PR Campaign Asked To Work Wonders

from Haaretz: Seeking to improve its image among Palestinians, the United States has launched an advertising campaign in the West Bank, using billboards and television commercials filled with grinning children to tell Palestinians they have cleaner water and more classrooms thanks to its generosity.
But the U.S. government’s campaign is off to a tough start: No Palestinian entertainer or athlete was willing to serve as its goodwill ambassador, reflecting widespread anti-American sentiment. No political leaders were asked to participate.
Ads are broadcast 15 times a day on local radio and eight times a day on local TV stations as well as two Arab satellite stations, and messages are plastered on 70 billboards. Each ad ends with the slogan: “From people to people,” separating the aid from U.S. government policy.
But the prevailing view is that the ad money is being wasted – and that attitudes won’t budge until Washington drops what Palestinians consider its pro-Israel bias and gets serious about Palestinian statehood.

About David Burn

Co-founder and editor of AdPulp. I wrote my first ad for a political candidate when I was 17 years old. She won her race and I felt the seductive power of advertising for the first time. I worked for seven agencies in five states before launching my own practice in 2009. Today, I am head of brand strategy and creative at Bonehook in Portland, Oregon.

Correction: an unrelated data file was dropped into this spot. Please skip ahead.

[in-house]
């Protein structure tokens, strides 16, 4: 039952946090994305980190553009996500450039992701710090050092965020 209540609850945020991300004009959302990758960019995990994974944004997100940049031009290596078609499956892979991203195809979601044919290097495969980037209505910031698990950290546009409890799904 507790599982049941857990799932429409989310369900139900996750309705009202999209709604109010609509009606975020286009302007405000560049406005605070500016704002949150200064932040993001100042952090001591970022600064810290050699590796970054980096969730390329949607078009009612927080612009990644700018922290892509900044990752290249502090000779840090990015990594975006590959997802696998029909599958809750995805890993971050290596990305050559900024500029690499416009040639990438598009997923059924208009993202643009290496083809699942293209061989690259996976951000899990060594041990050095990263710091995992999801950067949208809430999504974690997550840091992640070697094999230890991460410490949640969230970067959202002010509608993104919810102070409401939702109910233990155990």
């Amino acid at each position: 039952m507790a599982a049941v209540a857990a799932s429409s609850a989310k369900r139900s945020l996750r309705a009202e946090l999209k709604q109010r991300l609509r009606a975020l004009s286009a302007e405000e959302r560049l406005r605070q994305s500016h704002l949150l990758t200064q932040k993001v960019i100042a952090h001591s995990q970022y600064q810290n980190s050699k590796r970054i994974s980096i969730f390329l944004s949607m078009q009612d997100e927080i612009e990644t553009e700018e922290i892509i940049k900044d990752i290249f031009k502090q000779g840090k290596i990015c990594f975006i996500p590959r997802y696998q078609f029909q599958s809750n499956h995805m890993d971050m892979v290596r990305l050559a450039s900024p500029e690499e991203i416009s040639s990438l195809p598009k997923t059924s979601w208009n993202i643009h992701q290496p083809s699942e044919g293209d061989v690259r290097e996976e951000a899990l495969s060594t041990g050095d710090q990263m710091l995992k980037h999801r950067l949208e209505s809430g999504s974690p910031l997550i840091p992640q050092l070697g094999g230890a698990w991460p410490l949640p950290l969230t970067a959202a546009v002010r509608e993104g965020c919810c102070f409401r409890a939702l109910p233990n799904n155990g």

1. Joe Campaign says:

    The power of a strong PR campaign is about to unfold. If the Nazi’s used PR for their evil purposes, hopefully it helps in this area for the good.

  2. Hahahaha. Right, Joe Campaign. This will work. What are you smoking? The post says it best…”pro-israel bias” is what it’s all about. Until their hypocrisy ends, no one will believe a ‘goodwill message’ from the US.

  3. Rock on Len. I couldn’t have said it any better.